Icy wind howled through the trees as I sheltered from the storm in my car. I had been contemplating a jog around the lake when my interest faded about as fast as the rain falling on my windscreen.
Excuses started to mount; bad sleep last night, still sore from yesterdays workout…..and was that a cold coming on? So I flagged it, and you know what? I didn’t feel an ounce of guilt. An extra day off this week might even be good for me.
And as I confirmed my decision, a beginner exerciser trudged through the trees. “Honestly, if I stick to this #!** program for three weeks it will be a damn miracle!!!” Despite being soaked to the bone, she was enthusiastic to chat about how she was trying really hard to lose some weight in time for her daughter’s wedding, but hating every minute of it. I ushered a few encouraging words, but at the back of my mind I knew she would likely fall off the program in a couple of weeks if she didn’t tweak her motivational factors.
For starters, workouts are not meant to be a chore. Nor are they meant as a “quick fix” to erase years of inactivity. Exercise is a way of healthy life, and even if you’ve heard it all before, you may not fully believe the wealth of this statement until you have been exercising for at least six months.
Some fitness buffs have no desire to run up Grouse Mountain, will never turn heads in a swimsuit and are yet to find a sport they can stick to. But they feel great in the morning and can tackle anything their day may bring, with energy in reserve to chop firewood or walk into town. They can take an extra workout off sometimes, because chances are they will accumulate at least thirty minutes of activity in their day anyway – raking leaves, cleaning the house, biking to the store.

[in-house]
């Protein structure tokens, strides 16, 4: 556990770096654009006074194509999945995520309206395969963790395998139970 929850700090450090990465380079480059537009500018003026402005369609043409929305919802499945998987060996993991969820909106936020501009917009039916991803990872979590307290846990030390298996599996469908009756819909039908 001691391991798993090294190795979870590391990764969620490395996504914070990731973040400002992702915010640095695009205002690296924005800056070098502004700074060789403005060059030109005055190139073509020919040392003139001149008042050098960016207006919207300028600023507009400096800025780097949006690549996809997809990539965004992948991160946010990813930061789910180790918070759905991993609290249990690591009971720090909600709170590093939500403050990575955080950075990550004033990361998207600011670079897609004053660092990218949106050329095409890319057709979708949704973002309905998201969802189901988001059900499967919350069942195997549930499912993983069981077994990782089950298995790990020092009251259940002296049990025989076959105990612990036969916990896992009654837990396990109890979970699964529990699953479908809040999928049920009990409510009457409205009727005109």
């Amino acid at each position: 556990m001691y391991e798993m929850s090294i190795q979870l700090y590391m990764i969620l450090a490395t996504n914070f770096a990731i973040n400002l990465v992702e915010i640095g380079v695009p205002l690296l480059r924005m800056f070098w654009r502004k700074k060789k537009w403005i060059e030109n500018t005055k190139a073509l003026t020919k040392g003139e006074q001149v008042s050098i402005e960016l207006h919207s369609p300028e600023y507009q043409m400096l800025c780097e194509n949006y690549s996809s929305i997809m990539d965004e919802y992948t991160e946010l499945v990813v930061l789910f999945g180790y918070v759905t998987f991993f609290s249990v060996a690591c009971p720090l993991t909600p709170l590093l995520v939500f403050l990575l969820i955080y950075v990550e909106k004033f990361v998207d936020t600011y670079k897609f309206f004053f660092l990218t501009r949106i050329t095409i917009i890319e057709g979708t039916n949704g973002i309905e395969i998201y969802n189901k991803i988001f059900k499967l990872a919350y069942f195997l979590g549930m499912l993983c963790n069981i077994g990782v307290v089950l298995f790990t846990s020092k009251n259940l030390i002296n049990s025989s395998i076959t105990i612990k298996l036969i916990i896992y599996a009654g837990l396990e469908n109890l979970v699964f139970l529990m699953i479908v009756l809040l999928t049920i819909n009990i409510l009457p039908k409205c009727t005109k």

Efficient training cycles allow for changing lifestyles and seasons, adding variety to your workouts so you will never feel like letting it go completely. Because once you’re out of shape, it can be extremely difficult on the self-esteem and moral to face the whole process of the “jogging four minutes, walking four minutes” style of training. It’s easier to be blissfully unaware of the other side!
Functional fitness includes balance, postural alignment, free gait, flexibility, core strength, strength through varied movements, balanced nutritional intake, strong aerobic/anaerobic capacities and emotional stability. In translation: you need a training program that works your entire body through complete range of motion, working strong cross-training techniques in an environment that is ever changing. This could include consistent explosive leg power, hamstring stabilization, swimming, yoga, trail jogging, weight training, sprinting on the treadmill. Regular healthy meals and a happy personal life will complete the picture of overall fitness, without feeling too time-consumed with the whole fitness thing.
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